scheduling policy in turn.
Finkel Deitel Silbershatz Tanenbaum
FCFS FIFO FCFS FCFS
RR RR RR RR
PS ** PS PS
SRR ** SRR ** not in tanenbaum
SPN SJF SJF SJF
PSPN SRT PSJF/SRTF -- unnamed in tanenbaum
HPRN HRN ** ** not in tanenbaum
** ** MLQ ** only in silbershatz
FB MLFQ MLFQ MQ
Remark: For an alternate organization of the
scheduling algorithms (due to Eric Freudenthal and presented by him
Fall 2002) click here.
First Come First Served (FCFS, FIFO, FCFS, --)
If the OS “doesn't” schedule, it still needs to store the list of
ready processes in some manner. If it is a queue you get FCFS. If it
is a stack (strange), you get LCFS. Perhaps you could get some sort
of random policy as well.
Only FCFS is considered.
The simplist scheduling policy.
In some sense the fairest since it is first come first served.
But perhaps that is not so fair--Consider a 1 hour job submitted
one second before a 3 second job.
The most efficient usage of cpu since the scheduler is very fast.
Round Robin (RR, RR, RR, RR)
An important preemptive policy.
Essentially the preemptive version of FCFS.
Note that RR works well if you have a 1 hr job and then a 3 second
The key parameter is the quantum size q.
When a process is put into the running state a timer is set to q.
If the timer goes off and the process is still running, the OS
preempts the process.
This process is moved to the ready state (the
preempt arc in the diagram), where it is placed at the
rear of the ready list.
The process at the front of the ready list is removed from
the ready list and run (i.e., moves to state running).
Note that the ready list is being treated as a queue.
Indeed it is sometimes called the ready queue, but not by me
since for other scheduling algorithms it is not accessed in a
When a process is created, it is placed at the rear of the ready list.
As q gets large, RR approaches FCFS.
Indeed if q is larger that the longest time a process can run
before terminating or blocking, then RR IS FCFS.
A good way to see this is to look at my favorite diagram and note
the three arcs leaving running.
They are “triggered” by three conditions: process
terminating, process blocking, and process preempted.
If the first condition to trigger is never preemption, we can
erase the arc and then RR becomes FCFS.
As q gets small, RR approaches PS (Processor Sharing, described next)
What value of q should we choose?
Small q makes system more responsive, a long compute-bound job
cannot starve a short job.
Large q makes system more efficient since less process switching.
A reasonable time for q is about 1ms (millisecond = 1/1000
This means each other job can delay your job by at most 1ms
(plus the context switch time CS, which is much less than 1ms).
Also the overhead is CS/(CS+q), which is small.
A student found the following
reference for the name Round Robin.
The round robin was originally a petition, its signatures arranged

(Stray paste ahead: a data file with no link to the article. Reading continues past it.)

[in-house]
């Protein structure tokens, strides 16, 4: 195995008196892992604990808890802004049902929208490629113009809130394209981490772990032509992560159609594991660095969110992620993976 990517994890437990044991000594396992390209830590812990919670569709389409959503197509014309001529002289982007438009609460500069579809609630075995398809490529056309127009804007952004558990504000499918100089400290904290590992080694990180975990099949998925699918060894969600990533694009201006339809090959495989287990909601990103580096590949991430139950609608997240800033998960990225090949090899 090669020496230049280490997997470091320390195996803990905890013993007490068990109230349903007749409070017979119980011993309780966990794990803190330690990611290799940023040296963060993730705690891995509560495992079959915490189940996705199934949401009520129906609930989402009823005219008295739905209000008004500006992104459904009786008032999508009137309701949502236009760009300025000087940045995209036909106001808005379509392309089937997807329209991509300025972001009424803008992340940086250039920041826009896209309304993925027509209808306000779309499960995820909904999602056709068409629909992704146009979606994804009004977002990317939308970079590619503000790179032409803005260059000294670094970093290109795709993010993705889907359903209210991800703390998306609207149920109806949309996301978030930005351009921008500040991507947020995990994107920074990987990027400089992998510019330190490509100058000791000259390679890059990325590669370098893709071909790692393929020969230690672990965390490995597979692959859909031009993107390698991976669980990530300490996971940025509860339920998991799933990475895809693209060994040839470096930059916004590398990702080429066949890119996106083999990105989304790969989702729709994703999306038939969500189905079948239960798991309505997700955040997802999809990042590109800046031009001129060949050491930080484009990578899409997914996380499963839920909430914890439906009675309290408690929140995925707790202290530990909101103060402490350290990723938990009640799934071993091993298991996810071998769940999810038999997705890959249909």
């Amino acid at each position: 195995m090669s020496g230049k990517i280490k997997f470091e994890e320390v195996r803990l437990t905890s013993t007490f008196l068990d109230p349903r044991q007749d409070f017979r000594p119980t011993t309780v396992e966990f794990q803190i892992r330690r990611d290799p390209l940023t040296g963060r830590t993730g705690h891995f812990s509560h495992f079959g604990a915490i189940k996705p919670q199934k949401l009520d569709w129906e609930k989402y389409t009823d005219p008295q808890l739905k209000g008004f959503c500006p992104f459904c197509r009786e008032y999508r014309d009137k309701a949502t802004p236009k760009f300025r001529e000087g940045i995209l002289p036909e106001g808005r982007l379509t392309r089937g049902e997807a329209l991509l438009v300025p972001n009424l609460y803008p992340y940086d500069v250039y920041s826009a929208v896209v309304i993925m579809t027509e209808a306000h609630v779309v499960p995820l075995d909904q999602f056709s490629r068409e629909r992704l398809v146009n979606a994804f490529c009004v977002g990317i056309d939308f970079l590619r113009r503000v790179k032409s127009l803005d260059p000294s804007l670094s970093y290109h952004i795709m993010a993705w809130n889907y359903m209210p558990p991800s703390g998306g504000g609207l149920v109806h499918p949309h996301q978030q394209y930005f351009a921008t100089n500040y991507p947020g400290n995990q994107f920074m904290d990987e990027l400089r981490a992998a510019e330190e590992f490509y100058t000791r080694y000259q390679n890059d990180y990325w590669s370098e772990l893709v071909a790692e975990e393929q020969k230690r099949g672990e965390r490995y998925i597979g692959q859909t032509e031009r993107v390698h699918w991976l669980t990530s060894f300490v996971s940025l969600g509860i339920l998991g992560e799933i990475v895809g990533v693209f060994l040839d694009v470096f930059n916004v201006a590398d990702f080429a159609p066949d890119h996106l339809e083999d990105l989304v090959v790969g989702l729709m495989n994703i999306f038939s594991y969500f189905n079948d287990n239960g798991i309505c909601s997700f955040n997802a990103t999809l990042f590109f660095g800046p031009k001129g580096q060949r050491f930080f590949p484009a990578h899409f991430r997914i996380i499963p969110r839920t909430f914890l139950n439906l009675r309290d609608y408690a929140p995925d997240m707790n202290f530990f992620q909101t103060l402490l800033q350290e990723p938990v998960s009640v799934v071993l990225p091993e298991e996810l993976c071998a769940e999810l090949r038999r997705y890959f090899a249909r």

in a circular form to disguise the order of signing. Most probably
it takes its name from the "ruban rond," "round ribbon," in
17th-century France, where government officials devised a method
of signing their petitions of grievances on ribbons that were
attached to the documents in a circular form. In that way no
signer could be accused of signing the document first and risk
having his head chopped off for instigating trouble. "Ruban rond"
later became "round robin" in English and the custom continued in
the British navy, where petitions of grievances were signed as if
the signatures were spokes of a wheel radiating from its
hub. Today "round robin" usually means a sports tournament where
all of the contestants play each other at least once and losing a
match doesn't result in immediate elimination.
Encyclopedia of Word and Phrase Origins by Robert Hendrickson (Facts on
File, New York, 1997).
Homework: 26, 35, 38.
Homework: Give an argument favoring a large
quantum; give an argument favoring a small quantum.
|Process||CPU Time||Creation Time|
Consider the set of processes in the table to the right.
When does each process finish if RR scheduling is used with q=1,
if q=2, if q=3, if q=100?
First assume (unrealistically) that context switch time is zero.
Then assume it is .1. Each process performs no I/O (i.e., no
process ever blocks).
All times are in milliseconds.
The CPU time is the total time required for the process (excluding
any context switch time).
The creation time is the time when the process is created. So P1
is created when the problem begins and P3 is created 5
If two processes have equal priority (in RR this means if thy both
enter the ready state at the same cycle), we give priority (in RR
this means place first on the queue) to the process with the
earliest creation time. If they also have the same creation time,
then we give priority to the process with the lower number.
Remind me to discuss this last one in class next time.